How to teach your kids not to be rude
In despair over the insulting language and general rudeness coming out of my eight year old son's mouth, we are trying something new.
As of this week, the whole family is being re-educated in the way we speak to each other - adults included.
I pinched the idea of Giraffe Language and Jackal Language from The Compassionate Classroom, a book about using Non-violent communication in schools. I got interested in NVC about two years ago when I picked up a book about it. Immediately I found my own communication got better - when I remembered to use its principles.
Jackal Language describes the kind of communication that is confrontational, labelling, blaming, judging and requiring. When you realise what it entails, it's actually the kind of language most of us use every day. And it really doesn't get the result we want. Most people who are confronted with this kind of language instinctively resist it and fight back.
Giraffe Language, on the other hand, observes, discusses feelings and needs and then requests. Most people instinctively respond to communication phrased in these ways.
While I was putting up the signs on the kitchen door and explaining them to my husband, I had a wonderful chance to demonstrate both types. He was having a cereal snack and was eating his weetbix and then pouring some of 'my' rice bubbles on top.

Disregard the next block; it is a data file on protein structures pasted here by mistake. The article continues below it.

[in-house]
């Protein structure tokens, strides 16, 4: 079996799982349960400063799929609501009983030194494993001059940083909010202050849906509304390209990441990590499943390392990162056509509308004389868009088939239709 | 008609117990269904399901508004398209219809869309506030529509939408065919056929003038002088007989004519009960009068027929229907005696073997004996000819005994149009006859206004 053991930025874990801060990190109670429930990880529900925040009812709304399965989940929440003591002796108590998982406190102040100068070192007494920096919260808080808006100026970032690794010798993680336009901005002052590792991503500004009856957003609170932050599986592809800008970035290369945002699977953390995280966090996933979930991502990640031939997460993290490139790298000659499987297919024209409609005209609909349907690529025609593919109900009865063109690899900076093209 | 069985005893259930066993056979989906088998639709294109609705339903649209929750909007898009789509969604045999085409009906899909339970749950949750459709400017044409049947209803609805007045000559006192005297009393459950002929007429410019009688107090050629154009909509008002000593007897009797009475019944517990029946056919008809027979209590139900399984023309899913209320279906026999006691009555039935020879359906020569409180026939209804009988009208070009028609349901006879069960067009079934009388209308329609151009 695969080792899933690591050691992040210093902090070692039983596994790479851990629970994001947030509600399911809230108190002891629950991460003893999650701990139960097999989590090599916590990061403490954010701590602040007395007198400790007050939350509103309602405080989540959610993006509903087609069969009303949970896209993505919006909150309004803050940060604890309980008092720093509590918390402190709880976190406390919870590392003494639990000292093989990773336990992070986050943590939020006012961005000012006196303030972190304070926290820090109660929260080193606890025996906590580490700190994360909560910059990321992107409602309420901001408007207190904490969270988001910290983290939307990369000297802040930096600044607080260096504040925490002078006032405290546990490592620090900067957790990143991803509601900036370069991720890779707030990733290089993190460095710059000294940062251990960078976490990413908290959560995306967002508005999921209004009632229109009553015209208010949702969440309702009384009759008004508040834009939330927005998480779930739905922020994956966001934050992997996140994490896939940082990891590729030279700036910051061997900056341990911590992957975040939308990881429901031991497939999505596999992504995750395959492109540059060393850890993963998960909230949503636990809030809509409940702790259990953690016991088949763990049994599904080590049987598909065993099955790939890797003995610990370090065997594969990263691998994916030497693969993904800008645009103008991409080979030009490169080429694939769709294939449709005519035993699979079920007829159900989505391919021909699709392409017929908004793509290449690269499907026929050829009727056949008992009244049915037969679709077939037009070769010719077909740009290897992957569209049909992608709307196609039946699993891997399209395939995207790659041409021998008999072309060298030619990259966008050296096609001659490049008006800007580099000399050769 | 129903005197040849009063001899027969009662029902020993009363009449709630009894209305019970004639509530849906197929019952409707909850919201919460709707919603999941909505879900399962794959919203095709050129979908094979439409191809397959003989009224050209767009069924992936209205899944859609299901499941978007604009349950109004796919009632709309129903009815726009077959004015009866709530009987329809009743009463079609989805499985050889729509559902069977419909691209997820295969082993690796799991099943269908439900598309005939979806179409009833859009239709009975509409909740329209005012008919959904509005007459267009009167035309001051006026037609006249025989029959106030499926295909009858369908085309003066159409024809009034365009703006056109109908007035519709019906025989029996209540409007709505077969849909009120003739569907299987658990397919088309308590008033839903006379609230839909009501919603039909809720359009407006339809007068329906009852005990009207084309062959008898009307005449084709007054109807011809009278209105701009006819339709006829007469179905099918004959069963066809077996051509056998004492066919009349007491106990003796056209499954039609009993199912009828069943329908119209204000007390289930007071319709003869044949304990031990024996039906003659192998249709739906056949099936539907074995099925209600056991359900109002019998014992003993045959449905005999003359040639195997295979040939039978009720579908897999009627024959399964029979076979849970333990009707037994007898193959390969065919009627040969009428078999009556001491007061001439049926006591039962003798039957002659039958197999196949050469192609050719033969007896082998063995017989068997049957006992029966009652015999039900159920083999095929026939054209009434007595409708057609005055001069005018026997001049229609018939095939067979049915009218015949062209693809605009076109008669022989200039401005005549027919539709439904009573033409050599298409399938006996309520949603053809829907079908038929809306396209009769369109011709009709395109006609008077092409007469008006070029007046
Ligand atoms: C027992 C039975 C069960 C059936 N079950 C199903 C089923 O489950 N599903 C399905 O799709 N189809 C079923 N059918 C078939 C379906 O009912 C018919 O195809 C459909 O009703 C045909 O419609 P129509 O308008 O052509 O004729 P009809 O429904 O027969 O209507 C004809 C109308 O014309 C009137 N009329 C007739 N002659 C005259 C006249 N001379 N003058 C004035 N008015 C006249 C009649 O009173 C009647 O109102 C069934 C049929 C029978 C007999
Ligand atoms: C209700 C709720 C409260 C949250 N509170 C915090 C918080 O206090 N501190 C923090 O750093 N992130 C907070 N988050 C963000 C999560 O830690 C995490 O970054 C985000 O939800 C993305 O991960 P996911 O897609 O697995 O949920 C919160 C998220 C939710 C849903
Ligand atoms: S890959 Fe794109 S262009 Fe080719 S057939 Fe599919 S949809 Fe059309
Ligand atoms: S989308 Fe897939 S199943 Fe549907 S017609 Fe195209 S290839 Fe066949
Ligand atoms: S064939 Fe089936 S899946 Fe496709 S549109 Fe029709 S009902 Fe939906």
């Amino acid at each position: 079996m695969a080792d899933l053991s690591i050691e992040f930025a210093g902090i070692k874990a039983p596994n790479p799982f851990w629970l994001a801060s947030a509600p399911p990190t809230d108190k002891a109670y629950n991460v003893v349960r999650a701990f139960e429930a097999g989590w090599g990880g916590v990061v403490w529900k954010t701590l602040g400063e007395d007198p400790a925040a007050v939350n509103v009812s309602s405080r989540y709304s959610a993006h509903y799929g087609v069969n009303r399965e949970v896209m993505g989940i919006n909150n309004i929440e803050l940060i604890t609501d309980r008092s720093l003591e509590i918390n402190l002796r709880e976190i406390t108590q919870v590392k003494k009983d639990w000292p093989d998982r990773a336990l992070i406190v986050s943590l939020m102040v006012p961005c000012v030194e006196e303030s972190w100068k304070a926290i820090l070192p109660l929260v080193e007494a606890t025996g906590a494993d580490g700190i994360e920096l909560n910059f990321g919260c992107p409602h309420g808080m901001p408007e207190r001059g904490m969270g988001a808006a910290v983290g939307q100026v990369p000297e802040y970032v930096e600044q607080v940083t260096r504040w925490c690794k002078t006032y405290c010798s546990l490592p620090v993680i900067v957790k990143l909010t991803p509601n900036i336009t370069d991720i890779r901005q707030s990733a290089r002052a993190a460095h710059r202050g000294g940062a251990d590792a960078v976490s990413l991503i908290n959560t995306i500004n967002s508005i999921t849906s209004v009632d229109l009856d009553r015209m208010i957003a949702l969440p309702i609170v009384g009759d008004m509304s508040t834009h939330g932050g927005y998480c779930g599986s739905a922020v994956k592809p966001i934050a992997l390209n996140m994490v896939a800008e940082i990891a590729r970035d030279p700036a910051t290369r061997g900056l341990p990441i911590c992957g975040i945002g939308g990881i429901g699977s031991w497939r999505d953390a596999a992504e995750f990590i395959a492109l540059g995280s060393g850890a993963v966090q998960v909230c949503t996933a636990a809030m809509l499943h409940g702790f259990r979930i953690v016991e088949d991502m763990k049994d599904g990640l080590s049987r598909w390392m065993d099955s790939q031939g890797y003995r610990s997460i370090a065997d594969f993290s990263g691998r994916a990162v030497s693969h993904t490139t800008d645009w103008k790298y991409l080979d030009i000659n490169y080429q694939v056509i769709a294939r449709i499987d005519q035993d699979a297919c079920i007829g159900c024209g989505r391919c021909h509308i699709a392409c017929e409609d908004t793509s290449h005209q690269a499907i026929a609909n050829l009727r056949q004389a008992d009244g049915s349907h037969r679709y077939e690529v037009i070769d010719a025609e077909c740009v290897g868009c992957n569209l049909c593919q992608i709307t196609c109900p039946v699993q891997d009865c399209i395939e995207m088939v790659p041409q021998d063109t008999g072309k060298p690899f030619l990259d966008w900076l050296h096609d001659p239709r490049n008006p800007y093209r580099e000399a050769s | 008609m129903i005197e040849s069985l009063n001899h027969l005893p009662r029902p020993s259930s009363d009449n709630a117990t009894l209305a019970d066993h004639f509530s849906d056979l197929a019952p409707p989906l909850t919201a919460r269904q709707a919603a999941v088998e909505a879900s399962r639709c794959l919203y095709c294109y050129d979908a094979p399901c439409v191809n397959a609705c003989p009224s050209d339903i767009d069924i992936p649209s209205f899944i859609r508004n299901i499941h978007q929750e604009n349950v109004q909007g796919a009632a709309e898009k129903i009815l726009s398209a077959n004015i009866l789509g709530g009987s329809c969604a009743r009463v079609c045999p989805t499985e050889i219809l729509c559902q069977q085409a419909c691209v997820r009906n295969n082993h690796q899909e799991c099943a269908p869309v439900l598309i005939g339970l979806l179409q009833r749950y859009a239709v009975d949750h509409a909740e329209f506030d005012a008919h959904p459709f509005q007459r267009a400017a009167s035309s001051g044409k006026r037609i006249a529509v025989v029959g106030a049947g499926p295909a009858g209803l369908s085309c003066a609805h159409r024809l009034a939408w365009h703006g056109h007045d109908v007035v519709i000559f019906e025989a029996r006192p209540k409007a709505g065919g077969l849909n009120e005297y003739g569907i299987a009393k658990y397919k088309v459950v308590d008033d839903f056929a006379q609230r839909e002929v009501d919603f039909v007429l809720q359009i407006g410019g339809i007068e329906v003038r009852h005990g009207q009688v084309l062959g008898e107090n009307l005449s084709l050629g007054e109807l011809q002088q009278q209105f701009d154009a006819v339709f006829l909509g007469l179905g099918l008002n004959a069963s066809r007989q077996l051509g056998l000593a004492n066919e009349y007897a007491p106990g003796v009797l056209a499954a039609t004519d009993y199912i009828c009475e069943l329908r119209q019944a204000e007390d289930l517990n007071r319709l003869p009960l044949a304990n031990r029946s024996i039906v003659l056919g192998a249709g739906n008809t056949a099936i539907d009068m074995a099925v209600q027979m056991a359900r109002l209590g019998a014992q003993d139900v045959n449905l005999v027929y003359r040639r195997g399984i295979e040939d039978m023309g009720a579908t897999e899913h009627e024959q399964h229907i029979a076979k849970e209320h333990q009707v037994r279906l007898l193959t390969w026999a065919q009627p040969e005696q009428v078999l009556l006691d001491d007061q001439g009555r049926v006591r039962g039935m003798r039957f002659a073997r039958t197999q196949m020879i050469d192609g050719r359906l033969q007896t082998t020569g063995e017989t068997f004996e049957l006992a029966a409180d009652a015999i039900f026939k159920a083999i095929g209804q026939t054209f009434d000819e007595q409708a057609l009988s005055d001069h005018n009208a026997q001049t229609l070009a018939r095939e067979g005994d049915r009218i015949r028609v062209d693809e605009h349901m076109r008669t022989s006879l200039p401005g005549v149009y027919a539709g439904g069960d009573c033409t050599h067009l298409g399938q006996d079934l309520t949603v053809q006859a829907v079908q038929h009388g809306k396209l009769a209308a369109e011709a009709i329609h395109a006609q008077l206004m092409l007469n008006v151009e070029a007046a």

Jackal Language would say something like this: "Hey, you're being selfish. I didn't buy those for you. You're going to eat them all and then I won't have any left. Don't do that."
Giraffe Language, however, would say something like this: "I see you're having rice bubbles on your weetbix. I feel a bit worried about that because I wasn't expecting you to eat them as well. I thought you only wanted weetbix. I really like to have rice bubbles for breakfast and if there aren't enough I'll feel dissatisfied and hungry. Please could you either choose something else, or let me know if you want me to buy more next week so we can both have some."
So far we are making some headway. I've noticed my son (and myself!) try to use giraffe language a few times and we are all noticing when any of us turn into jackals. I'm telling them that our whole family is learning together and that we won't get it perfect all the time but that we can keep practicing.